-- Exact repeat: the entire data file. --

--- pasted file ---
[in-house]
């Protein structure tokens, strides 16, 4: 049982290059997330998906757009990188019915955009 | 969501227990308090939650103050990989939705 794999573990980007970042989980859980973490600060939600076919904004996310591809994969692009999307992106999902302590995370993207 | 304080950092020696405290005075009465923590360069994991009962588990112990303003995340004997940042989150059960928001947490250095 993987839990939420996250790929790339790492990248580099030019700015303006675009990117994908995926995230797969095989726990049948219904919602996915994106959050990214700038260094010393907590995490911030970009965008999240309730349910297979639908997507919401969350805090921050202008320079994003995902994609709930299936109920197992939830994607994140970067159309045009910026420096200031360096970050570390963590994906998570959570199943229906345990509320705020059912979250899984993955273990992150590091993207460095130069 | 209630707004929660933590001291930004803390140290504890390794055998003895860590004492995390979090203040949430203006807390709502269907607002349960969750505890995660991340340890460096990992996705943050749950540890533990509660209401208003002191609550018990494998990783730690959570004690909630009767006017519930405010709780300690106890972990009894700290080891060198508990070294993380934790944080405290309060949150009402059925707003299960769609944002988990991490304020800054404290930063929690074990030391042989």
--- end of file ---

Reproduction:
[in-house]
């Protein structure tokens, strides 16, 4: 049982290059997330998906757009990188019915955009 | 969501227990308090939650103050990989939705 794999573990980007970042989980859980973490600060939600076919904004996310591809994969692009999307992106999902302590995370993207 | 304080950092020696405290005075009465923590360069994991009962588990112990303003995340004997940042989150059960928001947490250095 993987839990939420996250790929790339790492990248580099030019700015303006675009990117994908995926995230797969095989726990049948219904919602996915994106959050990214700038260094010393907590995490911030970009965008999240309730349910297979639908997507919401969350805090921050202008320079994003995902994609709930299936109920197992939830994607994140970067159309045009910026420096200031360096970050570390963590994906998570959570199943229906345990509320705020059912979250899984993955273990992150590091993207460095130069 | 209630707004929660933590001291930004803390140290504890390794055998003895860590004492995390979090203040949430203006807390709502269907607002349960969750505890995660991340340890460096990992996705943050749950540890533990509660209401208003002191609550018990494998990783730690959570004690909630009767006017519930405010709780300690106890972990009894700290080891060198508990070294993380934790944080405290309060949150009402059925707003299960769609944002988990991490304020800054404290930063929690074990030391042989």